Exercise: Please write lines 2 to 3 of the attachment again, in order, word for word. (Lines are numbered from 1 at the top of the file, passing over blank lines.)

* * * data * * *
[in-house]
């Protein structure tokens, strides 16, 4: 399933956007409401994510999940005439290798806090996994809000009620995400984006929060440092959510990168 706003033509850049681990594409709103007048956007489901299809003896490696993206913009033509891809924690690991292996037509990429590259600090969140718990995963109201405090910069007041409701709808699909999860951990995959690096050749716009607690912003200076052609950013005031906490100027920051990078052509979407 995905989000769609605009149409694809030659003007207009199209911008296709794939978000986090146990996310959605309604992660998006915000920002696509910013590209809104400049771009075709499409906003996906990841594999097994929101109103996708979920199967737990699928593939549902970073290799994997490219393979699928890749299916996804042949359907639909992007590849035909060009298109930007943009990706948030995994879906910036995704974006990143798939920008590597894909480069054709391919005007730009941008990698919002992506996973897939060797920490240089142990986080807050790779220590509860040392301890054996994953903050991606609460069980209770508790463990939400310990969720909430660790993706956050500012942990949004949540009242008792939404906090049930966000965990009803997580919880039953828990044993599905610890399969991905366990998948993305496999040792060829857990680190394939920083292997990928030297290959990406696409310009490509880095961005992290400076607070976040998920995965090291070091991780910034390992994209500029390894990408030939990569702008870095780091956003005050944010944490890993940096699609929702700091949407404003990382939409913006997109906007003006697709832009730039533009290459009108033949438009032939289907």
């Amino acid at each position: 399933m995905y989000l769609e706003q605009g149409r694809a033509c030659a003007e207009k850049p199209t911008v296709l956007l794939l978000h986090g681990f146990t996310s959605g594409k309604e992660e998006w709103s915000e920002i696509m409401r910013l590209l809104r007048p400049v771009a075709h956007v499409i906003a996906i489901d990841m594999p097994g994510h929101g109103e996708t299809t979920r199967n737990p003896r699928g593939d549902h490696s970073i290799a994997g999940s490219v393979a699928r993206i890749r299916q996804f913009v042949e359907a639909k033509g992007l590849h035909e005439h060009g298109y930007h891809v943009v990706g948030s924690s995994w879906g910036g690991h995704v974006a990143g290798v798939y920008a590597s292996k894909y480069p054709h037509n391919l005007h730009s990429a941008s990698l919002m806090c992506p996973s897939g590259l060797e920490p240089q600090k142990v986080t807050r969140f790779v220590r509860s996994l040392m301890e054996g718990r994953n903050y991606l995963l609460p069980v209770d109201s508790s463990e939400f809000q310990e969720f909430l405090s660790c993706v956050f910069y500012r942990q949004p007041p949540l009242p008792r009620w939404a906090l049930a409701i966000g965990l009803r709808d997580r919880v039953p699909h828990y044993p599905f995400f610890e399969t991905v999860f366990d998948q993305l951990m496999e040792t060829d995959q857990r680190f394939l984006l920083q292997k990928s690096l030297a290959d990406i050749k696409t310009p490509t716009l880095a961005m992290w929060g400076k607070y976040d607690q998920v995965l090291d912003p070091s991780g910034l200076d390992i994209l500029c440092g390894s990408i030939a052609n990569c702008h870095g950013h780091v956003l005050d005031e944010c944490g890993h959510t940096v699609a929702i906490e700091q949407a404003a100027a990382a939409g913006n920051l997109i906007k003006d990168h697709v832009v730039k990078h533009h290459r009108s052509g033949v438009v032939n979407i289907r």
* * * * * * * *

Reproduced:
């Protein structure tokens, strides 16, 4: 399933956007409401994510999940005439290798806090996994809000009620995400984006929060440092959510990168 706003033509850049681990594409709103007048956007489901299809003896490696993206913009033509891809924690690991292996037509990429590259600090969140718990995963109201405090910069007041409701709808699909999860951990995959690096050749716009607690912003200076052609950013005031906490100027920051990078052509979407 995905989000769609605009149409694809030659003007207009199209911008296709794939978000986090146990996310959605309604992660998006915000920002696509910013590209809104400049771009075709499409906003996906990841594999097994929101109103996708979920199967737990699928593939549902970073290799994997490219393979699928890749299916996804042949359907639909992007590849035909060009298109930007943009990706948030995994879906910036995704974006990143798939920008590597894909480069054709391919005007730009941008990698919002992506996973897939060797920490240089142990986080807050790779220590509860040392301890054996994953903050991606609460069980209770508790463990939400310990969720909430660790993706956050500012942990949004949540009242008792939404906090049930966000965990009803997580919880039953828990044993599905610890399969991905366990998948993305496999040792060829857990680190394939920083292997990928030297290959990406696409310009490509880095961005992290400076607070976040998920995965090291070091991780910034390992994209500029390894990408030939990569702008870095780091956003005050944010944490890993940096699609929702700091949407404003990382939409913006997109906007003006697709832009730039533009290459009108033949438009032939289907």
């Amino acid at each position: 399933m995905y989000l769609e706003q605009g149409r694809a033509c030659a003007e207009k850049p199209t911008v296709l956007l794939l978000h986090g681990f146990t996310s959605g594409k309604e992660e998006w709103s915000e920002i696509m409401r910013l590209l809104r007048p400049v771009a075709h956007v499409i906003a996906i489901d990841m594999p097994g994510h929101g109103e996708t299809t979920r199967n737990p003896r699928g593939d549902h490696s970073i290799a994997g999940s490219v393979a699928r993206i890749r299916q996804f913009v042949e359907a639909k033509g992007l590849h035909e005439h060009g298109y930007h891809v943009v990706g948030s924690s995994w879906g910036g690991h995704v974006a990143g290798v798939y920008a590597s292996k894909y480069p054709h037509n391919l005007h730009s990429a941008s990698l919002m806090c992506p996973s897939g590259l060797e920490p240089q600090k142990v986080t807050r969140f790779v220590r509860s996994l040392m301890e054996g718990r994953n903050y991606l995963l609460p069980v209770d109201s508790s463990e939400f809000q310990e969720f909430l405090s660790c993706v956050f910069y500012r942990q949004p007041p949540l009242p008792r009620w939404a906090l049930a409701i966000g965990l009803r709808d997580r919880v039953p699909h828990y044993p599905f995400f610890e399969t991905v999860f366990d998948q993305l951990m496999e040792t060829d995959q857990r680190f394939l984006l920083q292997k990928s690096l030297a290959d990406i050749k696409t310009p490509t716009l880095a961005m992290w929060g400076k607070y976040d607690q998920v995965l090291d912003p070091s991780g910034l200076d390992i994209l500029c440092g390894s990408i030939a052609n990569c702008h870095g950013h780091v956003l005050d005031e944010c944490g890993h959510t940096v699609a929702i906490e700091q949407a404003a100027a990382a939409g913006n920051l997109i906007k003006d990168h697709v832009v730039k990078h533009h290459r009108s052509g033949v438009v032939n979407i289907r």